Atlas Monitor | 25 June 2015
Scotland faces the prospect of a second referendum on independence from the UK if it is to stay in the European Union.
Scottish First Minister Nicola Sturgeon has confirmed that a second referendum is on the table. Sturgeon said it was a ‘democratic outrage’ that Scotland would be forced out of the EU.
One of the main arguments that were mounted during the Scottish independence referendum in 2014 was that if Scotland split from the UK it would also be required to relinquish EU membership. European Commission leader at the time Jose Manuel Barroso said that Scotland would find it virtually impossible to rejoin the EU.
Voters in Scotland voted overwhelmingly to remain in the EU with not a single voting area electing to leave. The vote in Scotland was 62 percent overall wanting to stay.
Northern Ireland and London also voted “remain” with 55.8% and 59.9% respectively. These results were at odds with the rest of the UK where the overall vote was split 51.9% for the Brexit and 48.1% to remain in the EU. Wales voted leave 51.7% remain 48.3%.
A detailed break down of the vote can be found here.
The Brexit victory has forced British Prime Minister David Cameron, who led the remain campaign, to resign. Cameron noted that
The British people have voted to leave the European Union and their will must be respected … The will of the British people is an instruction that must be delivered.
He suggested that it would not be right for him to remain as ‘captain of the ship’.
German Chancellor Angela Merkel expressed ‘great regret’ at the referendum result and decision to exit the EU.
US President Barrack Obama, who previously stated that Britain would find itself at the back of the queue in its plan to strike a trade deal with the US, has said the ‘UK and US will remain indispensable partners’.
The EU leadership has called for the swift and rapid departure of the UK from the union.
The collateral impact of Britain’s decision to leave the EU has been felt in the financial markets where the pound has fallen to a 31 year low vis-a-vis the US dollar and the FTSE has seen £120 billion wiped out in the worst one day loss since the 2008 GFC.
The result has not just illustrated the political split within the UK. It has indeed served a massive jolt to the “world order”. Euroskepticism and Eurohostility has the potential to affect the memberships of Italy, Sweden, Denmark, Hungary, Germany and France.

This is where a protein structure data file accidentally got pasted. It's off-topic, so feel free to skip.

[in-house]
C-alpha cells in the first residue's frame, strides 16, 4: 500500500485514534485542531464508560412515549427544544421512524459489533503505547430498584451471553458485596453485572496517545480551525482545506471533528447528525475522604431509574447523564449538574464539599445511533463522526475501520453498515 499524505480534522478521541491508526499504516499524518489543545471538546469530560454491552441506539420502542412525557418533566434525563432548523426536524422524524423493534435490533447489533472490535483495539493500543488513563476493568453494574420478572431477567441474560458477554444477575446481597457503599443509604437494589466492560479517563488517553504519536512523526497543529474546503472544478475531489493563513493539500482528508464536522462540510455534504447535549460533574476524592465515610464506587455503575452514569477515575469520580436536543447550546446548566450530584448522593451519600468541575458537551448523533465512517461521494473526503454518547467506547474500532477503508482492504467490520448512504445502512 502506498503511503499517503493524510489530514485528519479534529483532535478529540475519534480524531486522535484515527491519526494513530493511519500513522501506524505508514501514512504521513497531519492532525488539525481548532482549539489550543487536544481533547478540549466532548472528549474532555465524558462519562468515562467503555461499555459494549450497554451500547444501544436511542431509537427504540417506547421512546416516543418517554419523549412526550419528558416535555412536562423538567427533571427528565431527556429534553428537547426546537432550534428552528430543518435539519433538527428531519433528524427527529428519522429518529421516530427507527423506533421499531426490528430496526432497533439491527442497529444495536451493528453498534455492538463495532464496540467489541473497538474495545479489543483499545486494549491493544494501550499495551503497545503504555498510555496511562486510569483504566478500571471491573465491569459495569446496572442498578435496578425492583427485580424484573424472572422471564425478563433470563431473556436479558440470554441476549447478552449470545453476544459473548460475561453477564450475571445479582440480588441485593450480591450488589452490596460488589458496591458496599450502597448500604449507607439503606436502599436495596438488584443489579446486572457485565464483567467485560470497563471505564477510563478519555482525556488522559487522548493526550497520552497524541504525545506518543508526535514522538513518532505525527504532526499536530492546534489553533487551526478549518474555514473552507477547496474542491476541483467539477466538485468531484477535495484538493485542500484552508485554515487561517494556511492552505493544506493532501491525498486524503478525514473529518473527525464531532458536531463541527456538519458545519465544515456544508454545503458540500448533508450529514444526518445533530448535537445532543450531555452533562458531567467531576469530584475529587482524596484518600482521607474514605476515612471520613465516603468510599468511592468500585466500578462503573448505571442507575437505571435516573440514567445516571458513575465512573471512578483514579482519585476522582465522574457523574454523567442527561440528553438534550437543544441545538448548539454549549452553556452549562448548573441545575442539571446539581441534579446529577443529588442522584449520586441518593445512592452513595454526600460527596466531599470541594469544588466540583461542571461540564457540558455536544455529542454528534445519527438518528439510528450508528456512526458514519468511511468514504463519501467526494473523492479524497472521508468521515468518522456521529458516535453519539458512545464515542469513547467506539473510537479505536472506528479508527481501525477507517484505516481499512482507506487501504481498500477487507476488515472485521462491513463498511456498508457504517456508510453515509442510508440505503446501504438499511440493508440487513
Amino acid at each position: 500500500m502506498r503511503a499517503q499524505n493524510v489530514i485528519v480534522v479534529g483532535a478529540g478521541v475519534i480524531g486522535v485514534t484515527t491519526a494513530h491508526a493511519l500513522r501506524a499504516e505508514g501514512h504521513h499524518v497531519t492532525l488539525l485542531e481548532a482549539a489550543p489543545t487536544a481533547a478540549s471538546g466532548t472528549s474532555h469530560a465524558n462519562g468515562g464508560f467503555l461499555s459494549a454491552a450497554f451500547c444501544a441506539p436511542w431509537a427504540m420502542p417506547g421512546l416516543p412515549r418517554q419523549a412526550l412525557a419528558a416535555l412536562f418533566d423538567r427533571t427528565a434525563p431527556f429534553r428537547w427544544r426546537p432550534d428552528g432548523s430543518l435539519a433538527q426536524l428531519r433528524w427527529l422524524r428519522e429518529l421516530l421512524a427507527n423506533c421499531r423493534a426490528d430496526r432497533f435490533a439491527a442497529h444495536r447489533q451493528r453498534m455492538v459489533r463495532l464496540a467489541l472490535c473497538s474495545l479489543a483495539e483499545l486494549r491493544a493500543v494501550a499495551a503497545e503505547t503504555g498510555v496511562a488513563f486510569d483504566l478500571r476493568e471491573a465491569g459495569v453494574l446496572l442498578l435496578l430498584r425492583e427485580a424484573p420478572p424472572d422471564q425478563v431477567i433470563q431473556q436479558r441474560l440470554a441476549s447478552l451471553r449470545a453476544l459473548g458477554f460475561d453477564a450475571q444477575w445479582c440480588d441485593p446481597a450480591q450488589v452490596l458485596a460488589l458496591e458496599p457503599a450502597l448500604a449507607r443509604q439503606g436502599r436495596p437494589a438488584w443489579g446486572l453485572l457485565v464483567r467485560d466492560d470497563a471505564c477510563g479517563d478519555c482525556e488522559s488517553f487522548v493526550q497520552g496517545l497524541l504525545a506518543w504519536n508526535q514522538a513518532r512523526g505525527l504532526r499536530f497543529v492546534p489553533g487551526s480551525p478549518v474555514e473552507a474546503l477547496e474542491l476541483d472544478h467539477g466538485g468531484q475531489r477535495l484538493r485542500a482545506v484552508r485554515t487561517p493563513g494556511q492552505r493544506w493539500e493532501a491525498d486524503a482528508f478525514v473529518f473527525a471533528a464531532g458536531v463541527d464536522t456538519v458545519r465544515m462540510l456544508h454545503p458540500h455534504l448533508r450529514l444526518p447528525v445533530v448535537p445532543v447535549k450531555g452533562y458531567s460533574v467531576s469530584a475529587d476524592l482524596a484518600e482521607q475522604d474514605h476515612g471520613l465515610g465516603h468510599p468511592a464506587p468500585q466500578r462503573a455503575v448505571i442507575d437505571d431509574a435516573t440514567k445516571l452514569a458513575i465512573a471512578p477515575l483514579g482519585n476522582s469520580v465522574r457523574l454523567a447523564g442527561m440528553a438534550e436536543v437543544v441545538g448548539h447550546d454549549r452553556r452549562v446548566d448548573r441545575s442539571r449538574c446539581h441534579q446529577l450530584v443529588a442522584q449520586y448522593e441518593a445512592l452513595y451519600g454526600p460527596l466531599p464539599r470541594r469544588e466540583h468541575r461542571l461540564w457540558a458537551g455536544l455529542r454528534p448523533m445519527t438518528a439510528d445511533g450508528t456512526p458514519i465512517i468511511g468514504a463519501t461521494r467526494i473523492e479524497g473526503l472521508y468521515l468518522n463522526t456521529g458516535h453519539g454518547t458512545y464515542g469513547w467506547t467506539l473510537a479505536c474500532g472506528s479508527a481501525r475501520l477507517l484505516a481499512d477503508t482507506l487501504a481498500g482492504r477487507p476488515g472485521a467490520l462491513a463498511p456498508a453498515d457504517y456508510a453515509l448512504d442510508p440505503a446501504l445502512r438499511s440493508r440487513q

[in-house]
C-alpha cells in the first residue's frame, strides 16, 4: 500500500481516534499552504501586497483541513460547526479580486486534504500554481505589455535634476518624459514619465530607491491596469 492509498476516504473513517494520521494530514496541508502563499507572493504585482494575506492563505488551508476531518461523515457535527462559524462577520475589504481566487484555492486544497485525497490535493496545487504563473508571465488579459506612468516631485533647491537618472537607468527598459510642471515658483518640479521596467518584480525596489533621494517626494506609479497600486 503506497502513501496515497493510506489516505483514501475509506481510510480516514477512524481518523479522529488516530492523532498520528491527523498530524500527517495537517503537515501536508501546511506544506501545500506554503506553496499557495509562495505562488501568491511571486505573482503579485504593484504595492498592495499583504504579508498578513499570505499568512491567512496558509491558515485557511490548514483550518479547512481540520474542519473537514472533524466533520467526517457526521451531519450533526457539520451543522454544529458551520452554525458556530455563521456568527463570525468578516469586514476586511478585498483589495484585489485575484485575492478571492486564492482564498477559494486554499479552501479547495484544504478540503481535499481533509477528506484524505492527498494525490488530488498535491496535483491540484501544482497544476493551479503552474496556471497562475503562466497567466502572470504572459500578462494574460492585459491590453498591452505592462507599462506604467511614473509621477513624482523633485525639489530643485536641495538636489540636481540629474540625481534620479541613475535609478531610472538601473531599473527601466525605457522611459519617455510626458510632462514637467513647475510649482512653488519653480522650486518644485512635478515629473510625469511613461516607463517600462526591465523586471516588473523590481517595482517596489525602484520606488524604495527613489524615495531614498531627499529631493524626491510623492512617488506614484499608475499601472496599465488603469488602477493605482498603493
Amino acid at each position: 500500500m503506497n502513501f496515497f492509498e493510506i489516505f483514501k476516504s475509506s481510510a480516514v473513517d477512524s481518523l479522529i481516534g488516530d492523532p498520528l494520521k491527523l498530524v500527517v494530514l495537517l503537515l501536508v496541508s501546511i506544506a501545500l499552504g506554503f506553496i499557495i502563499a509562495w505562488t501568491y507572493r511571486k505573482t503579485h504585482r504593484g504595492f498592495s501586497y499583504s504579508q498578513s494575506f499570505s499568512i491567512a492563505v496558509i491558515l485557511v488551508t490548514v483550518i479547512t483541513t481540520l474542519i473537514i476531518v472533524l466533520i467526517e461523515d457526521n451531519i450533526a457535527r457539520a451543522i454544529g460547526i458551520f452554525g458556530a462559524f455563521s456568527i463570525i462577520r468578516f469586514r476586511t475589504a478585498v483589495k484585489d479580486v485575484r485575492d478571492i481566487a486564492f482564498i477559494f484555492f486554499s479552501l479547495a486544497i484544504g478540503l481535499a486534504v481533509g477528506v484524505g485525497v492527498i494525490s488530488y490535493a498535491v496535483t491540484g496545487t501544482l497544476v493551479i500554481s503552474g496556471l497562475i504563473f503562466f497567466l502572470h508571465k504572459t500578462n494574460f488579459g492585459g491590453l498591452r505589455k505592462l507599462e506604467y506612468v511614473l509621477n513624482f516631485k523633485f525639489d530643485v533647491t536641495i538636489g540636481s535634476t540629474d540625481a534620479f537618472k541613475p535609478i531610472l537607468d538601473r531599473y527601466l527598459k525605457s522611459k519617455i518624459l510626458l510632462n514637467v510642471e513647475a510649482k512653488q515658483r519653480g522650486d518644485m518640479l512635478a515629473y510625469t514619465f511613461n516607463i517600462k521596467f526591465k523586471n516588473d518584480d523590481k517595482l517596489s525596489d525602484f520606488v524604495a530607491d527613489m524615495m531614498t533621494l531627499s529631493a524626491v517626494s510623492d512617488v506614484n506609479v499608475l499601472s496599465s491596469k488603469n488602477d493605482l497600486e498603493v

A new survey has revealed that 40 percent of Austrians support a referendum on EU membership. Polls recently conducted in Italy, France, Germany, Sweden, the Netherlands, Czech Republic and Hungary also showed that these countries could follow Britain in leaving the EU.
The origins of the EU are complex. The structural realist position attributes European integration to the post-WWII Soviet threat and the need to mitigate against it, and at some point, without US security guarantees in what Sebastian Rosato refers to as ‘balance of power politics’. Rosata notes that indeed, by the mid-1990s, elites in the major European states agreed that a “quasi-federal Europe” was in their “interests”.
Other analysts argue that preventing France and Germany from going to war again was achieved by the creation of the European Coal & Steel Community (1951) which effectively integrated France & Germany’s coal and steel industries which were the crucial components of the war industry.
The Euroskeptic perspective of European integration considers Germany’s interests from the British nationalist point of view of the revival of the Holy Roman Empire. In 1994 German chancellor Kohl’s foreign policy spokesperson revealed a plan to create a federal European super state which would merge 25 ancient European nations into one. The need to unite Europe was sold as necessity to avoid another war after two catastrophic world wars.
However, plans for the European project were being discussed even before the conclusion of WWII.
Towards the end of WWII when Germany looked like she was going to lose the war, a meeting of Nazi leadership and German industrialists convened to discuss how Germany was going to dominate Europe during peace time after losing the war
Britain’s maritime dominance was a threat to the German economy as it was drawing trade away from the continent. Germany’s plan was ultimately to subordinate Great Britain and integrate her wealth into the German Empire. Whoever controlled the new European Empire would control Great Britain’s formidable wealth.
In 1940 leading Nazis began discussions for a plan to establish a Fourth Reich, after their defeat in the war, through the creation an economic and political union in Europe – the Europäische Wirtschaftsgemeinschaft (European Economic Community).
One might consider that one of the major implications of Germany winning WWII (hypothetically) would have been governments of European countries owing huge amounts of money to German banks. This is precisely the situation today.
So who really won the war?